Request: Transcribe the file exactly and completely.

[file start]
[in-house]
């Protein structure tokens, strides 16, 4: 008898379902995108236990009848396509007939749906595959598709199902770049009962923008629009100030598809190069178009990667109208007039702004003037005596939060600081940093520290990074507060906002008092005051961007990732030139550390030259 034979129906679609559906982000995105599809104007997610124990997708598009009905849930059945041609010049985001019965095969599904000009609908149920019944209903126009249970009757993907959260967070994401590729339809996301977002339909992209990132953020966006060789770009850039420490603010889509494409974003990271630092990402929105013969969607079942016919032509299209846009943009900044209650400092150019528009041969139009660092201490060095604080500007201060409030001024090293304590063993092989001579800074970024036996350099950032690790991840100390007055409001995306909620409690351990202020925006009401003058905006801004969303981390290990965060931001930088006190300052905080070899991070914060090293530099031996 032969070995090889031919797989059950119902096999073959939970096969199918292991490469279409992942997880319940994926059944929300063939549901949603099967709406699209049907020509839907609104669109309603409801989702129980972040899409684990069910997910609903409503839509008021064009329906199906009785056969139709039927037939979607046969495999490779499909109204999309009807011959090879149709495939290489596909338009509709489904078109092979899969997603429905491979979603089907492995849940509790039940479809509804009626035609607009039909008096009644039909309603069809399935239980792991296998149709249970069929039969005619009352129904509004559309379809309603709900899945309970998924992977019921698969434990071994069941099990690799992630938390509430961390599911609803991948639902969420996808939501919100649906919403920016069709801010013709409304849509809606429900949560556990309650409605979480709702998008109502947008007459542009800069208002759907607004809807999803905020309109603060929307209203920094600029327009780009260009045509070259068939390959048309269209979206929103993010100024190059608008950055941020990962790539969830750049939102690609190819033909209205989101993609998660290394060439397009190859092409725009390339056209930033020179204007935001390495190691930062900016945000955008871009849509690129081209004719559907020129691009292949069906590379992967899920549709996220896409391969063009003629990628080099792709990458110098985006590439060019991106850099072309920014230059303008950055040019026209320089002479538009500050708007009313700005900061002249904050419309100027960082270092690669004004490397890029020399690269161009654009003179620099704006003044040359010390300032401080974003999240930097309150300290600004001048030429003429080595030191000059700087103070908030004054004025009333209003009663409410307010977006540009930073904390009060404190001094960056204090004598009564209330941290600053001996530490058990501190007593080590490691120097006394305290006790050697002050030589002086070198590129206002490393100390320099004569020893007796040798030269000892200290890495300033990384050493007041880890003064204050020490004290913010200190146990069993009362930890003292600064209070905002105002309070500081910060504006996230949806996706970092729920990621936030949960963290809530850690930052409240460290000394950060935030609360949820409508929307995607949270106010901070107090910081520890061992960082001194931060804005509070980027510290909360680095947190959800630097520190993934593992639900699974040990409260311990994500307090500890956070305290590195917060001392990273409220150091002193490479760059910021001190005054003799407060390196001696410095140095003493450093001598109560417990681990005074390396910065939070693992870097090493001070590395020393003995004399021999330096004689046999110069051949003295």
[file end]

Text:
[in-house]
């Protein structure tokens, strides 16, 4: 008898379902995108236990009848396509007939749906595959598709199902770049009962923008629009100030598809190069178009990667109208007039702004003037005596939060600081940093520290990074507060906002008092005051961007990732030139550390030259 034979129906679609559906982000995105599809104007997610124990997708598009009905849930059945041609010049985001019965095969599904000009609908149920019944209903126009249970009757993907959260967070994401590729339809996301977002339909992209990132953020966006060789770009850039420490603010889509494409974003990271630092990402929105013969969607079942016919032509299209846009943009900044209650400092150019528009041969139009660092201490060095604080500007201060409030001024090293304590063993092989001579800074970024036996350099950032690790991840100390007055409001995306909620409690351990202020925006009401003058905006801004969303981390290990965060931001930088006190300052905080070899991070914060090293530099031996 032969070995090889031919797989059950119902096999073959939970096969199918292991490469279409992942997880319940994926059944929300063939549901949603099967709406699209049907020509839907609104669109309603409801989702129980972040899409684990069910997910609903409503839509008021064009329906199906009785056969139709039927037939979607046969495999490779499909109204999309009807011959090879149709495939290489596909338009509709489904078109092979899969997603429905491979979603089907492995849940509790039940479809509804009626035609607009039909008096009644039909309603069809399935239980792991296998149709249970069929039969005619009352129904509004559309379809309603709900899945309970998924992977019921698969434990071994069941099990690799992630938390509430961390599911609803991948639902969420996808939501919100649906919403920016069709801010013709409304849509809606429900949560556990309650409605979480709702998008109502947008007459542009800069208002759907607004809807999803905020309109603060929307209203920094600029327009780009260009045509070259068939390959048309269209979206929103993010100024190059608008950055941020990962790539969830750049939102690609190819033909209205989101993609998660290394060439397009190859092409725009390339056209930033020179204007935001390495190691930062900016945000955008871009849509690129081209004719559907020129691009292949069906590379992967899920549709996220896409391969063009003629990628080099792709990458110098985006590439060019991106850099072309920014230059303008950055040019026209320089002479538009500050708007009313700005900061002249904050419309100027960082270092690669004004490397890029020399690269161009654009003179620099704006003044040359010390300032401080974003999240930097309150300290600004001048030429003429080595030191000059700087103070908030004054004025009333209003009663409410307010977006540009930073904390009060404190001094960056204090004598009564209330941290600053001996530490058990501190007593080590490691120097006394305290006790050697002050030589002086070198590129206002490393100390320099004569020893007796040798030269000892200290890495300033990384050493007041880890003064204050020490004290913010200190146990069993009362930890003292600064209070905002105002309070500081910060504006996230949806996706970092729920990621936030949960963290809530850690930052409240460290000394950060935030609360949820409508929307995607949270106010901070107090910081520890061992960082001194931060804005509070980027510290909360680095947190959800630097520190993934593992639900699974040990409260311990994500307090500890956070305290590195917060001392990273409220150091002193490479760059910021001190005054003799407060390196001696410095140095003493450093001598109560417990681990005074390396910065939070693992870097090493001070590395020393003995004399021999330096004689046999110069051949003295």